Compliant Public Disclosure Starts with Smart Records Retention

If there’s one message I consistently hear from customers today, it’s how big of a deal public disclosure is for the government and how we need better solutions around it. That being said, you would not believe how many of these organizations don’t feel that they have a good handle on their content.

In Washington State, public disclosure refers to the release of all documents and content to the person making the request. These documents at minimum need to be available for the requestor to view. There are some exemptions to this, such as sealed case files.

Good public disclosure practices really start with one thing: good record-keeping (and destruction). We hear time and time again from customers that they’ve never thrown anything away for fear that the document may be needed at a later date. While they may be thinking that this is the best way to avoid throwing anything away that should be kept, it also means keeping records that should have been destroyed.

Some aren’t aware of the fact that when a public disclosure request comes in, organizations are required by law to turn over any documentation pertaining to the request (as long as it is subject to disclosure). That means that if documents haven’t been destroyed and fall under the specific request, those documents need to be turned over as well, even though they are past the retention period. This poses a huge risk in regards to potential litigations.

Getting your records in order may seem like an overwhelming task, but here are some steps you can take to move toward better practices related to retention and disposition of records.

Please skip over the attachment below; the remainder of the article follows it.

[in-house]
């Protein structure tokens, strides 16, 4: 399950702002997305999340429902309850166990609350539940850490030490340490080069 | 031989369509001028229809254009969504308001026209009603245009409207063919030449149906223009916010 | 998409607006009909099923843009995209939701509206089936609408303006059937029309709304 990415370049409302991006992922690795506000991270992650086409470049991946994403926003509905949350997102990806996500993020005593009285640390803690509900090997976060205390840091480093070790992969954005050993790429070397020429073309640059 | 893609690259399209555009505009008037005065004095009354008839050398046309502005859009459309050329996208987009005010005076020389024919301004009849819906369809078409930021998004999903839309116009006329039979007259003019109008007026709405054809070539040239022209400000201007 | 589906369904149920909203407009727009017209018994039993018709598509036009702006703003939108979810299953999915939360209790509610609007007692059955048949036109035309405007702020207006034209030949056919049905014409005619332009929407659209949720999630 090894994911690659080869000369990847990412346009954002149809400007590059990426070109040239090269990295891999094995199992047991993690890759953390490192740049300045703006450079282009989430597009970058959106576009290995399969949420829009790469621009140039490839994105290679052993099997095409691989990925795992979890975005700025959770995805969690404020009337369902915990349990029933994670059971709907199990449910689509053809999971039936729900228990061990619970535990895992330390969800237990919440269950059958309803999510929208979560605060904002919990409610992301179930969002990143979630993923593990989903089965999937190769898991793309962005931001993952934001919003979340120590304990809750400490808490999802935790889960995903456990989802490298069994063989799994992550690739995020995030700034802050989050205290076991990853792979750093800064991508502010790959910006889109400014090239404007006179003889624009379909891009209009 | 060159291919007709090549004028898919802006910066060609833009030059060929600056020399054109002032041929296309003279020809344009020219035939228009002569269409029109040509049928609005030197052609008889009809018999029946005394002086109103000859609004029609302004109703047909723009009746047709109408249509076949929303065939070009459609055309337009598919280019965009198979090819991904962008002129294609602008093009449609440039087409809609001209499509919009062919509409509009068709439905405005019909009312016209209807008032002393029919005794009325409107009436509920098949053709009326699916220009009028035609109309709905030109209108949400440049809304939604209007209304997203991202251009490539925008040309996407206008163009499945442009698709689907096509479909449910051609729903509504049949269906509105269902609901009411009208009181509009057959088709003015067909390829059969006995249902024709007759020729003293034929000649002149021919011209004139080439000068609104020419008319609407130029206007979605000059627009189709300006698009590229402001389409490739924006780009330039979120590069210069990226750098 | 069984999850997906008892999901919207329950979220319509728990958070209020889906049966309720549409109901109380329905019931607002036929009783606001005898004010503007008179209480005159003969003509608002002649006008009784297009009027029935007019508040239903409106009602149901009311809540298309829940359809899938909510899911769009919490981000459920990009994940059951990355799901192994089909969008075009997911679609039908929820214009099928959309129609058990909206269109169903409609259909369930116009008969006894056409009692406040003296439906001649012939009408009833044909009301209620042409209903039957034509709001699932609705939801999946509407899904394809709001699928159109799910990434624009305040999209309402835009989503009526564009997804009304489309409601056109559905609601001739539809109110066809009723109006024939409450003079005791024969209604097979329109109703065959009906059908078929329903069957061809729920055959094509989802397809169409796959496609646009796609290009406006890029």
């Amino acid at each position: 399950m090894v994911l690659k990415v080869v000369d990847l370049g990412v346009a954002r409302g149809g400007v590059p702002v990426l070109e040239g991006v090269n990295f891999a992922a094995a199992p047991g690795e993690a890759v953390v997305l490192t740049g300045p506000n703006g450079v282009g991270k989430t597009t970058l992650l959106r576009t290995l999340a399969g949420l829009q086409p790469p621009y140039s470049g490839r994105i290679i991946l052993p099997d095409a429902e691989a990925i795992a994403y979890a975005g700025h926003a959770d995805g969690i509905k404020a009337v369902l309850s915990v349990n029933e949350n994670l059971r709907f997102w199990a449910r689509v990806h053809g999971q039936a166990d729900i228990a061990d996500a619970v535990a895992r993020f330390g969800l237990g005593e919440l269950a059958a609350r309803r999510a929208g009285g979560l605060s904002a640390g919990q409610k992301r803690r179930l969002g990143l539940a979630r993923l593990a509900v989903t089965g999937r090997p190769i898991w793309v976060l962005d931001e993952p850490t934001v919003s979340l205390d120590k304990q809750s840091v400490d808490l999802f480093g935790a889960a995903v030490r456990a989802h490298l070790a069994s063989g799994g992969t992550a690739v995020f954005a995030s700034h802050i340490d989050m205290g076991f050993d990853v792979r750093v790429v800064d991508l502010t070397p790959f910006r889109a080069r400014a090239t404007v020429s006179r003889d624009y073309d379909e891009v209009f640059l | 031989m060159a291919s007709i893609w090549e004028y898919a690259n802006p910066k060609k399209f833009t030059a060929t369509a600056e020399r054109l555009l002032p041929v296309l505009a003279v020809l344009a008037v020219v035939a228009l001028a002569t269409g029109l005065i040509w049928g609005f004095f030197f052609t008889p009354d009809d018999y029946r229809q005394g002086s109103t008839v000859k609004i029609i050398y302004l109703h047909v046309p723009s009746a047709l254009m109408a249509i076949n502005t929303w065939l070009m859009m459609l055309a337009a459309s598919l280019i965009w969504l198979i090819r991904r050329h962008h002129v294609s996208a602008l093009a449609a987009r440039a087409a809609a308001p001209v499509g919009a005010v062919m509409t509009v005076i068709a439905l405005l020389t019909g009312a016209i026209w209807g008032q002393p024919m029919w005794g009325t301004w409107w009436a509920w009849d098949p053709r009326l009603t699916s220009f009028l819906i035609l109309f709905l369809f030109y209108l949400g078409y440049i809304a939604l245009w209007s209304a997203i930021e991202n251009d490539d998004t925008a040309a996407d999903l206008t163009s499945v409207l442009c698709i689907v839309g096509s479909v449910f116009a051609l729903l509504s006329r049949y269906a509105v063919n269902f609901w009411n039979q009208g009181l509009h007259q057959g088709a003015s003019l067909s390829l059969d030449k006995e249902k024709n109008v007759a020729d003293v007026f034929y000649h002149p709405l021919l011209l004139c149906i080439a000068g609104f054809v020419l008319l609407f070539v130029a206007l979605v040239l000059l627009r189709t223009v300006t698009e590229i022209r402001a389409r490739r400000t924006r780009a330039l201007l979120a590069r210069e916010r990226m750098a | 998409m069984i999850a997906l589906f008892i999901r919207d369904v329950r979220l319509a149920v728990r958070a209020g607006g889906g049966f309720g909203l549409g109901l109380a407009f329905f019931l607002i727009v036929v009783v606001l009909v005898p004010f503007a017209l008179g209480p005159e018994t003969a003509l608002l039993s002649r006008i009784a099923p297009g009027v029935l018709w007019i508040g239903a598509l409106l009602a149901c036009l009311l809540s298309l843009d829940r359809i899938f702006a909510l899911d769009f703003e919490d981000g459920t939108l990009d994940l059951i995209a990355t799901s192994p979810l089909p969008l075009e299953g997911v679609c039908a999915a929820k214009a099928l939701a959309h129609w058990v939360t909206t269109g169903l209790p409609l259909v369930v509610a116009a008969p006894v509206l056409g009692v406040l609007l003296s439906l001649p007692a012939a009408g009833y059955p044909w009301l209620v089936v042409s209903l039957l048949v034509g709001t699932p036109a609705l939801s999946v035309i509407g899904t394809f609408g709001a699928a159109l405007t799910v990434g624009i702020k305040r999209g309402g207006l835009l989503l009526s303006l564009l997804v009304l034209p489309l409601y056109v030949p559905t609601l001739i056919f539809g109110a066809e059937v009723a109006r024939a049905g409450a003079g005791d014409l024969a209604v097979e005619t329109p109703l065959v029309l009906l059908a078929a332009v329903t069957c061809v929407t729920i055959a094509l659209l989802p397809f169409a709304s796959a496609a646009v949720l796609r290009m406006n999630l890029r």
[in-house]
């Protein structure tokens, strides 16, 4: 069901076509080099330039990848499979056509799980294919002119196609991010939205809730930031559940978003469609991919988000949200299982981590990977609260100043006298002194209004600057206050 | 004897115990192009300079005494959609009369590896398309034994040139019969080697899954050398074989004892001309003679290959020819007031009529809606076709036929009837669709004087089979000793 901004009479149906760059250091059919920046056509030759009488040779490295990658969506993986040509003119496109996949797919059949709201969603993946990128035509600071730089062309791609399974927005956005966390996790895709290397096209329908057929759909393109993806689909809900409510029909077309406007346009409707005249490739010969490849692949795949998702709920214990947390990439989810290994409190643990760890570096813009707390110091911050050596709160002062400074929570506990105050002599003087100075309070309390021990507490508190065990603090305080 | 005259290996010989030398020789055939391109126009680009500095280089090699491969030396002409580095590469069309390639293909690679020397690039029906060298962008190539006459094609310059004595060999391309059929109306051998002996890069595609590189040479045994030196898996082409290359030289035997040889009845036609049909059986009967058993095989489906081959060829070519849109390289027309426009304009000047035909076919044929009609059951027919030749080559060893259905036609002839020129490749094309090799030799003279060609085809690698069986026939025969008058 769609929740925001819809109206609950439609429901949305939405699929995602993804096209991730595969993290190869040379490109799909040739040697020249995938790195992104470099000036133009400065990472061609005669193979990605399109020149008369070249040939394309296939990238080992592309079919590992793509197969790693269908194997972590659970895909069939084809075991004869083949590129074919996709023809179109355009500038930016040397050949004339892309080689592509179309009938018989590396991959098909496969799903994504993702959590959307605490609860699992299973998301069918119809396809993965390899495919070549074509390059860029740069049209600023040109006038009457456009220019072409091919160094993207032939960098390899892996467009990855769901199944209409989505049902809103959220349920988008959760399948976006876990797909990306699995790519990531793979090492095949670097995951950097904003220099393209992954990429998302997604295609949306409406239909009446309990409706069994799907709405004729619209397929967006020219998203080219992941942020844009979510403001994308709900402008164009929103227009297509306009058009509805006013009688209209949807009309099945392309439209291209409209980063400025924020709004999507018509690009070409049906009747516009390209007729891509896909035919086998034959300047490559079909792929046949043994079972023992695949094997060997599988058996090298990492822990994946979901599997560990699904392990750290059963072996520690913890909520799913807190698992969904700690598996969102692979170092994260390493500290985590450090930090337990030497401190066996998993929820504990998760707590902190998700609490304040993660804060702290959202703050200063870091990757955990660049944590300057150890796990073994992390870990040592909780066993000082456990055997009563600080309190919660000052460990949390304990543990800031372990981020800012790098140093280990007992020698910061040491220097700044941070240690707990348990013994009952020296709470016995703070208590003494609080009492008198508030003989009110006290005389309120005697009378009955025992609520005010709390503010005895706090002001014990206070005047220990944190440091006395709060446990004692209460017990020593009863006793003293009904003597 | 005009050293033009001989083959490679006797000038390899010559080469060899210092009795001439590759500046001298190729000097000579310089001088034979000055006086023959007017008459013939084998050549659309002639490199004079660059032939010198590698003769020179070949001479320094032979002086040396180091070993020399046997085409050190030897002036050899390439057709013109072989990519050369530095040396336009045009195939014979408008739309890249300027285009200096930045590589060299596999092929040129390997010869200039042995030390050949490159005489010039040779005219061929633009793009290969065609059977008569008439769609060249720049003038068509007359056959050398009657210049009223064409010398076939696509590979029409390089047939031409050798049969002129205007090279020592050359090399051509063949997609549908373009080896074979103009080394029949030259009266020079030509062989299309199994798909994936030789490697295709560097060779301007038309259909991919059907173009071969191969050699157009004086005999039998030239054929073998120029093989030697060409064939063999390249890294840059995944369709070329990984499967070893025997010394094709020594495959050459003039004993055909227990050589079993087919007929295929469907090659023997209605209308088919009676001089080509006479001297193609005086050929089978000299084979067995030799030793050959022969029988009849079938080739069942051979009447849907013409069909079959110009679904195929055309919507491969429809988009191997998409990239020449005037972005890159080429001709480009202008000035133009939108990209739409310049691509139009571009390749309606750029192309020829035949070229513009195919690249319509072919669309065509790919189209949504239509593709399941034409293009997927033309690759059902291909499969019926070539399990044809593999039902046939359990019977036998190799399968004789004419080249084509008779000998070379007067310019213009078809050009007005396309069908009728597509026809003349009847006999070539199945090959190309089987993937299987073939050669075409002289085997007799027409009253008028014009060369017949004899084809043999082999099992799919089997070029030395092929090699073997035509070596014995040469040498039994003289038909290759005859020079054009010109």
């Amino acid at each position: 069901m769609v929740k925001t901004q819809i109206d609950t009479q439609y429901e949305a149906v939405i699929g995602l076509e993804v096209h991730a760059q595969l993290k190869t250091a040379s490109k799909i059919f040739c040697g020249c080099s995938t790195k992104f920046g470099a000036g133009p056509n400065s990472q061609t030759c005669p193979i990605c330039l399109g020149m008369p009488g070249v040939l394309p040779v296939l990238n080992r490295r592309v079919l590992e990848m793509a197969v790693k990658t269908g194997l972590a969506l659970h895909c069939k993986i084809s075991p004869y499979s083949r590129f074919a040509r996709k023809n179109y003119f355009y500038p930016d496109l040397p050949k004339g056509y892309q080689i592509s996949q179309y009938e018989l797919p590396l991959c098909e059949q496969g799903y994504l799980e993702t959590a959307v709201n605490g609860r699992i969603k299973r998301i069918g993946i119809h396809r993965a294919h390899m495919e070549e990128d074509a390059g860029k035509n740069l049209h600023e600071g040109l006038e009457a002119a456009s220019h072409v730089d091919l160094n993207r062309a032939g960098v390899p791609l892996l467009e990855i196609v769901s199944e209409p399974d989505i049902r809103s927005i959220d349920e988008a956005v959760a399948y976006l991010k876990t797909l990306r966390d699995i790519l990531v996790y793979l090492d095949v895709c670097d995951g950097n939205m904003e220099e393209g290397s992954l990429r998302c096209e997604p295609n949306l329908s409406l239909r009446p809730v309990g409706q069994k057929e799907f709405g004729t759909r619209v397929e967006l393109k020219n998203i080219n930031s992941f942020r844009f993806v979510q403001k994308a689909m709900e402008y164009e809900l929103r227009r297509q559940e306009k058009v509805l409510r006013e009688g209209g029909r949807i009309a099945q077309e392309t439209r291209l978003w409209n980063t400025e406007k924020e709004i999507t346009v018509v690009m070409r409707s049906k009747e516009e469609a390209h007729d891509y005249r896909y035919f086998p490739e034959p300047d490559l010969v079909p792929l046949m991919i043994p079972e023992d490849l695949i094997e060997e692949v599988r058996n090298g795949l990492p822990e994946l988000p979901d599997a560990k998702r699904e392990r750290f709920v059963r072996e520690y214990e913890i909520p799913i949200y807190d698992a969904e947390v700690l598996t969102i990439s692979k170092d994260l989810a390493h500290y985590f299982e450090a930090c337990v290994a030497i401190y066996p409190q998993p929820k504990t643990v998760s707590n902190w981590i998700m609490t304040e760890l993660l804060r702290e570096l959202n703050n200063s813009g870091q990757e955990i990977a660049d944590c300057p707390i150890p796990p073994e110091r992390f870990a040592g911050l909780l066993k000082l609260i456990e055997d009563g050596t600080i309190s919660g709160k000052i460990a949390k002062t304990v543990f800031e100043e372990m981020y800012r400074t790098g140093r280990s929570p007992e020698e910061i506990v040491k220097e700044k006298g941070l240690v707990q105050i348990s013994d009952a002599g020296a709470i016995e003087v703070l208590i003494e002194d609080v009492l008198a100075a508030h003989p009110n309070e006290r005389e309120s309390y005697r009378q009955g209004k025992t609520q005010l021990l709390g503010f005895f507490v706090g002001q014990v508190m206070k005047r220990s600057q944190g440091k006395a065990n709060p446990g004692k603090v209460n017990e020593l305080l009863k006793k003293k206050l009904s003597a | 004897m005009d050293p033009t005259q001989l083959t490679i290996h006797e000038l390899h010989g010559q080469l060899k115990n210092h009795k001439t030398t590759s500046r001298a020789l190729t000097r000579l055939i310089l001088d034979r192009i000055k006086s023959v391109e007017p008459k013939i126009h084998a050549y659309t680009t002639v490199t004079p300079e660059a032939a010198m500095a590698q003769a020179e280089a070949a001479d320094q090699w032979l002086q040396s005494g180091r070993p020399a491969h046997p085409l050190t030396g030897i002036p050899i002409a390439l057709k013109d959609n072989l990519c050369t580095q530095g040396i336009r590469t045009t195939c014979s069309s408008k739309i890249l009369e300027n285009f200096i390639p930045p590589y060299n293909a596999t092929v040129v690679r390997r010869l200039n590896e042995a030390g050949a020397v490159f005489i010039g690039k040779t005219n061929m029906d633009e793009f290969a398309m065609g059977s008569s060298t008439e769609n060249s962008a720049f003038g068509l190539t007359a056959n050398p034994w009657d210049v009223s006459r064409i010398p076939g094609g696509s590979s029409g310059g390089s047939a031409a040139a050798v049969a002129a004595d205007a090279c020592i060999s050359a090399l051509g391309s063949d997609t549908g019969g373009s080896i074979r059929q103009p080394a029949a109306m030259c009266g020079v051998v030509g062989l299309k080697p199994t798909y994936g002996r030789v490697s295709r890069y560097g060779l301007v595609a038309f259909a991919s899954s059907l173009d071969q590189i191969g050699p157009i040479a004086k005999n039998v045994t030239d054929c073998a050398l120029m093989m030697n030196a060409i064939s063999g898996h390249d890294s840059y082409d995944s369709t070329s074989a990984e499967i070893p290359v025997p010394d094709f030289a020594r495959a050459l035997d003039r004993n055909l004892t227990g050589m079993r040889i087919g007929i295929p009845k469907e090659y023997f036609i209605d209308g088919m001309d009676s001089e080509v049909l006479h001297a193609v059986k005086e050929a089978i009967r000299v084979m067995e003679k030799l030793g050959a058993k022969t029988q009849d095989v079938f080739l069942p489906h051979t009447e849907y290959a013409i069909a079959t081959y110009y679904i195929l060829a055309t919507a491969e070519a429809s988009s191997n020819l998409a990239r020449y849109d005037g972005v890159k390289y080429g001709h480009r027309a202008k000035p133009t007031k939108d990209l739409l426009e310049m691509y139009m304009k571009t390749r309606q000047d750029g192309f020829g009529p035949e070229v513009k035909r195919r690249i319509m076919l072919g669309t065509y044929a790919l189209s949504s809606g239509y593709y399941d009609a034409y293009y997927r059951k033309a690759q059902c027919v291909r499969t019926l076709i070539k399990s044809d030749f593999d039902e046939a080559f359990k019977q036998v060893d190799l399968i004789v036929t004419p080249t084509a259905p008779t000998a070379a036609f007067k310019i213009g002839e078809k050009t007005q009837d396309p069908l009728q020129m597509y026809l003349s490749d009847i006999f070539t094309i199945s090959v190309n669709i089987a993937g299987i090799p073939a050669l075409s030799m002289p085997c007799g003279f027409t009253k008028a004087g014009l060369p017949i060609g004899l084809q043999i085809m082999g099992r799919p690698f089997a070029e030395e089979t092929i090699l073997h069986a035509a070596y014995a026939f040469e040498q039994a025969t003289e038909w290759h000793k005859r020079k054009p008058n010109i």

1. Understand YOUR Organization’s Requirements for Record Retention and Disposition
    Every organization is different. Certain records have to be kept longer than others, some records might need to be sealed, others may need redaction before they can be turned over, etc. Each organization, each department, even each business process may have different requirements around records. Determine and document what the requirements are so that when you start to do an inventory of content, you have a definitive plan regarding what needs to be kept and for how long. Click here for a link to the Washington State Records Retention Schedules.
  2. Where are my Records?
    Identify where records are kept. Are they stored on a network share? In a file cabinet? In a content management system? Somewhere else? Are they in paper form? Electronic? Are there video files? Regardless of where the documents are kept, the regulations are around how you get the content organized, not the file format or how hard the collection process is. This will help ensure that there are not duplicate documents, and if there are, that only the pertinent copies are kept so as not to be a factor in a potential litigation.
  3. Perform an Analysis and Inventory of Your Records
    Some organizations choose to do this internally, some hire a contractor, and some take a hybrid approach. Regardless of which path you choose, determine what content you have, what needs to be kept, and what can be disposed of before evaluating any technology. This will keep you from bringing content into a solution that will need to be immediately disposed of after the initial analysis.